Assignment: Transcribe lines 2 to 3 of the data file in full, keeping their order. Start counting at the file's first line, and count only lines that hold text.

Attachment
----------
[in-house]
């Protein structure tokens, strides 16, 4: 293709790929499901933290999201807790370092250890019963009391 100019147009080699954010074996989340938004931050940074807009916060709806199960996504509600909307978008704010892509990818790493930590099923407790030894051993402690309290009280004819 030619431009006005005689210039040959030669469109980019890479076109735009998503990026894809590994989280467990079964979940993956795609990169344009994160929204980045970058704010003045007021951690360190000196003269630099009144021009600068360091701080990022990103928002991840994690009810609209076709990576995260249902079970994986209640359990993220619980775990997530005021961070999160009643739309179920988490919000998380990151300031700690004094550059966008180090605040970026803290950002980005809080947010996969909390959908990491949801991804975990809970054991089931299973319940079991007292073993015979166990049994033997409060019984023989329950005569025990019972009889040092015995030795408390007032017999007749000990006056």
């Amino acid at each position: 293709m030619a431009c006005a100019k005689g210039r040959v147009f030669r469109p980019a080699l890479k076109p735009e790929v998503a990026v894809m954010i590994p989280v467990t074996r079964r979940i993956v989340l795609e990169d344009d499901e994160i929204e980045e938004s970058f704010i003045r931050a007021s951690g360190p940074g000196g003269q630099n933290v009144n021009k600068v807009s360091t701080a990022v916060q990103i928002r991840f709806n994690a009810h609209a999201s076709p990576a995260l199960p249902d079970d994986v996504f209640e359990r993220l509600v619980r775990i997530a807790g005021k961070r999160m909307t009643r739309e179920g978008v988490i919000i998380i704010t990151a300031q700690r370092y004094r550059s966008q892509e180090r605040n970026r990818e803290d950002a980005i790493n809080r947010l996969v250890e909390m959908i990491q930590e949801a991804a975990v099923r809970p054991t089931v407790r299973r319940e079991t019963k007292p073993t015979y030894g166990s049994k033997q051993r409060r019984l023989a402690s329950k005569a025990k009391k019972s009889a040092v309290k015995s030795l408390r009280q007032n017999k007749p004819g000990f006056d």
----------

């Protein structure tokens, strides 16, 4: 293709790929499901933290999201807790370092250890019963009391 100019147009080699954010074996989340938004931050940074807009916060709806199960996504509600909307978008704010892509990818790493930590099923407790030894051993402690309290009280004819 030619431009006005005689210039040959030669469109980019890479076109735009998503990026894809590994989280467990079964979940993956795609990169344009994160929204980045970058704010003045007021951690360190000196003269630099009144021009600068360091701080990022990103928002991840994690009810609209076709990576995260249902079970994986209640359990993220619980775990997530005021961070999160009643739309179920988490919000998380990151300031700690004094550059966008180090605040970026803290950002980005809080947010996969909390959908990491949801991804975990809970054991089931299973319940079991007292073993015979166990049994033997409060019984023989329950005569025990019972009889040092015995030795408390007032017999007749000990006056």
């Amino acid at each position: 293709m030619a431009c006005a100019k005689g210039r040959v147009f030669r469109p980019a080699l890479k076109p735009e790929v998503a990026v894809m954010i590994p989280v467990t074996r079964r979940i993956v989340l795609e990169d344009d499901e994160i929204e980045e938004s970058f704010i003045r931050a007021s951690g360190p940074g000196g003269q630099n933290v009144n021009k600068v807009s360091t701080a990022v916060q990103i928002r991840f709806n994690a009810h609209a999201s076709p990576a995260l199960p249902d079970d994986v996504f209640e359990r993220l509600v619980r775990i997530a807790g005021k961070r999160m909307t009643r739309e179920g978008v988490i919000i998380i704010t990151a300031q700690r370092y004094r550059s966008q892509e180090r605040n970026r990818e803290d950002a980005i790493n809080r947010l996969v250890e909390m959908i990491q930590e949801a991804a975990v099923r809970p054991t089931v407790r299973r319940e079991t019963k007292p073993t015979y030894g166990s049994k033997q051993r409060r019984l023989a402690s329950k005569a025990k009391k019972s009889a040092v309290k015995s030795l408390r009280q007032n017999k007749p004819g000990f006056d």